the area in front of him looked like an open field in the dark. When he
realized he couldn't make the turn he decided to just run into the field and
come to a stop.
To his surprise it wasn't an open field, he charged
straight through a closed wooden gate in a picket fence; up a side walk about
20 feet long, up the two steps on the front porch, through a very solid oak
front door. His ride didn't stop there as he continued down the hallway to the
dining room where he finally came to rest.
The homeowner, who was
quite decent considering how his house looked and how near death his family
came during an ordinary evening at home; explained how he was glad no one was
hurt and that his wife had gone to the neighbors to call the law and an
I don't remember everything that happened after we
extracted "Crash" and his motorcycle out of the rubble. I know the two Suffolk
County Cops who showed up where real serious as they listened to "Crash" retell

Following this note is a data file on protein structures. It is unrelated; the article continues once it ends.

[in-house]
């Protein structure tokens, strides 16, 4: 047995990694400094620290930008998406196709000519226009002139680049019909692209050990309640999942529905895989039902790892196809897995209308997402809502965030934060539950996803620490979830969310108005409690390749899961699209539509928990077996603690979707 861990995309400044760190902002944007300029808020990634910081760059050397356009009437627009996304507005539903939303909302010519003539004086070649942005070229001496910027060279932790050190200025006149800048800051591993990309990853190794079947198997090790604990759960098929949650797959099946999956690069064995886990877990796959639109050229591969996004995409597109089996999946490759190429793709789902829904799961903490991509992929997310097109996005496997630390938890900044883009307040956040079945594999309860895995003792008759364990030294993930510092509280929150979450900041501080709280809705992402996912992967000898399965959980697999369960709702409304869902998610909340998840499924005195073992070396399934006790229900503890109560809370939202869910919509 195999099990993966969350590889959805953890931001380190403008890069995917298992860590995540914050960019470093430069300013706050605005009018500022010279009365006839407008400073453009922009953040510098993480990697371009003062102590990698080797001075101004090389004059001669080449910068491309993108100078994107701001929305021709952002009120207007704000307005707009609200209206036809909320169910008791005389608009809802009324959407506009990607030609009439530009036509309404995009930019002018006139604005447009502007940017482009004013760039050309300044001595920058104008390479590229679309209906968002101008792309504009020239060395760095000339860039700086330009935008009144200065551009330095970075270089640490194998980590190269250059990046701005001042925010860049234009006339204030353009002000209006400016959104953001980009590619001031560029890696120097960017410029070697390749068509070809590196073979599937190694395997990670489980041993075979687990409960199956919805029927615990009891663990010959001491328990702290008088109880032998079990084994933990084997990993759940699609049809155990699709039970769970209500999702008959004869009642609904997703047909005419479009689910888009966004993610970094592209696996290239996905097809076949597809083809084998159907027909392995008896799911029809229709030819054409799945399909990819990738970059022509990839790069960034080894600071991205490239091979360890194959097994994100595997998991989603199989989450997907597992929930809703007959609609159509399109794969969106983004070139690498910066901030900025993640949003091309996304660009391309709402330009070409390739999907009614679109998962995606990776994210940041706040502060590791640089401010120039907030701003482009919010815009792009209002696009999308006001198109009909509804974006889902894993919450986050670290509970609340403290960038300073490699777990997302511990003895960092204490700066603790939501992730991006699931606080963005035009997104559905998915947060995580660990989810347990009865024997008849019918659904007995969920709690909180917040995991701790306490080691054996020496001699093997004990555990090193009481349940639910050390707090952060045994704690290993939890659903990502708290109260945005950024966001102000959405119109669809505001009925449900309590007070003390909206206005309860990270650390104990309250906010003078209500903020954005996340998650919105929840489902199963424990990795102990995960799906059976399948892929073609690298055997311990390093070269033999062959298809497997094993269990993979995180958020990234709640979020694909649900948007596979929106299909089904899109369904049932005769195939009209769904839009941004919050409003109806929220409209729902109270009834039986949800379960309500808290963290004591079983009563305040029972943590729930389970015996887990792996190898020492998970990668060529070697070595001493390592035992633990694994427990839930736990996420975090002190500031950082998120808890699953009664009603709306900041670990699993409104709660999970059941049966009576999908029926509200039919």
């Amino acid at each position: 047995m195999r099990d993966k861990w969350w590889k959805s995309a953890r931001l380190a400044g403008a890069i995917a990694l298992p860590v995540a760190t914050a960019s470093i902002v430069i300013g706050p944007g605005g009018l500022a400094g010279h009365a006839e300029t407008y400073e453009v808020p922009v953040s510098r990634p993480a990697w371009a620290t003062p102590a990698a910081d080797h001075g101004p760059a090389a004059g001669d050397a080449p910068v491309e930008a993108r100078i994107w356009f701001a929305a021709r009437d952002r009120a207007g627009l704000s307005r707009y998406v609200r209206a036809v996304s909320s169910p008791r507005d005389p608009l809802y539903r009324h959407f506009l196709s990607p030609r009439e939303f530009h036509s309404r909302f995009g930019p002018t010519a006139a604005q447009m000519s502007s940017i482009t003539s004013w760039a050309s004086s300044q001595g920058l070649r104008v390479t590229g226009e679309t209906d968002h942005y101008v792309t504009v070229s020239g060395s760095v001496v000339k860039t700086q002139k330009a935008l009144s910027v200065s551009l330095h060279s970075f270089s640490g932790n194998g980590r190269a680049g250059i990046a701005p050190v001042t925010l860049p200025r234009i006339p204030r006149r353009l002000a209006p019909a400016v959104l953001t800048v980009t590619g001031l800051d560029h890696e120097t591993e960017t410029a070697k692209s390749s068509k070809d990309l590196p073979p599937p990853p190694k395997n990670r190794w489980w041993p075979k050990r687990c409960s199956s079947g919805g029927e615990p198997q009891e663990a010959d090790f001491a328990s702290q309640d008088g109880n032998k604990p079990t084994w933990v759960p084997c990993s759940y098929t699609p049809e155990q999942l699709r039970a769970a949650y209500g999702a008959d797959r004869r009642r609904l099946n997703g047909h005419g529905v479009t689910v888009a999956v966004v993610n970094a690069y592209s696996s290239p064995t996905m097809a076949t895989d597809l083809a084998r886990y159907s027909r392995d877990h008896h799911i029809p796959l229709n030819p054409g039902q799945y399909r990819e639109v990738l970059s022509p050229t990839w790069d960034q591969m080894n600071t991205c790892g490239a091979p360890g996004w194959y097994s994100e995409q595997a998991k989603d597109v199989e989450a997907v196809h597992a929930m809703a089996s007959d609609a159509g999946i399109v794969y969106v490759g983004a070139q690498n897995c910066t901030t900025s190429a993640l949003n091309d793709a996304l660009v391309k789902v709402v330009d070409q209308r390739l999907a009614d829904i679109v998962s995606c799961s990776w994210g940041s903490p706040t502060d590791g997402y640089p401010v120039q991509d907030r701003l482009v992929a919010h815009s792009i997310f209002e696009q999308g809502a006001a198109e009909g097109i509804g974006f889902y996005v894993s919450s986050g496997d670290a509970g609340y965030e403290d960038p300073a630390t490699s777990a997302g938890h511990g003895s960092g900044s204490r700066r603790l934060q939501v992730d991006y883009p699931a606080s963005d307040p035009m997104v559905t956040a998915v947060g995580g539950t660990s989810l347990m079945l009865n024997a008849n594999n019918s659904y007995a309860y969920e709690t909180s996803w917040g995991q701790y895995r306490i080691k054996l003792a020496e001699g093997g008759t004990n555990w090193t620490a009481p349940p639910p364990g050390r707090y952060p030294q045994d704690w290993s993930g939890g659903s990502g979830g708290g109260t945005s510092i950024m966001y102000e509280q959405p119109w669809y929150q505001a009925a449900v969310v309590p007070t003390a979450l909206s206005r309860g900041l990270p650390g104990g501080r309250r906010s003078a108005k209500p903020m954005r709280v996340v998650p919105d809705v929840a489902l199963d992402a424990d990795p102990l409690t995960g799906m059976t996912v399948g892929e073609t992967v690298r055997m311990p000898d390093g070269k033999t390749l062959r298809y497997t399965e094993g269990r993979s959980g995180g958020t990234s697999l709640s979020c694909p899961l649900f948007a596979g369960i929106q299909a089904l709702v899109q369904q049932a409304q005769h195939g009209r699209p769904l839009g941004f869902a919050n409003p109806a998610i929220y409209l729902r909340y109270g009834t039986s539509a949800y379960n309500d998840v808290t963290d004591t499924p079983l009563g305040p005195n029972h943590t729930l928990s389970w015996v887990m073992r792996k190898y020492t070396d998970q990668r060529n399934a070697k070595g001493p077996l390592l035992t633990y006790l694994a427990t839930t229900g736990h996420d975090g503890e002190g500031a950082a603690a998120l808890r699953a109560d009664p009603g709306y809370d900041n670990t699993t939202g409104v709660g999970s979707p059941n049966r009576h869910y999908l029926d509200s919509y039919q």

his account of what happened.
It seemed like they would never stop laughing.
The ambulance crew wasn't any better. The fork wound got some comments and
chuckles from them.
Once "Crash" was safe in the ambulance and on his
way, Otto and I pulled the bent and battered Triumph from the dining room
rubble and deposited on the front lawn explaining to the homeowner how we would
come by in the morning and recover it.
A few days later Otto told me
that "Crash" wasn't riding anymore. He felt it was too dangerous and expensive
and how he was having trouble finding an insurance company.
had a good paying job; a job which most of us only dream about but consider it
way to dangerous. "Crash" was a test pilot, flying F105s for Republic Aviation.
Yea, "Crash" was one of the best test pilots of the sixties.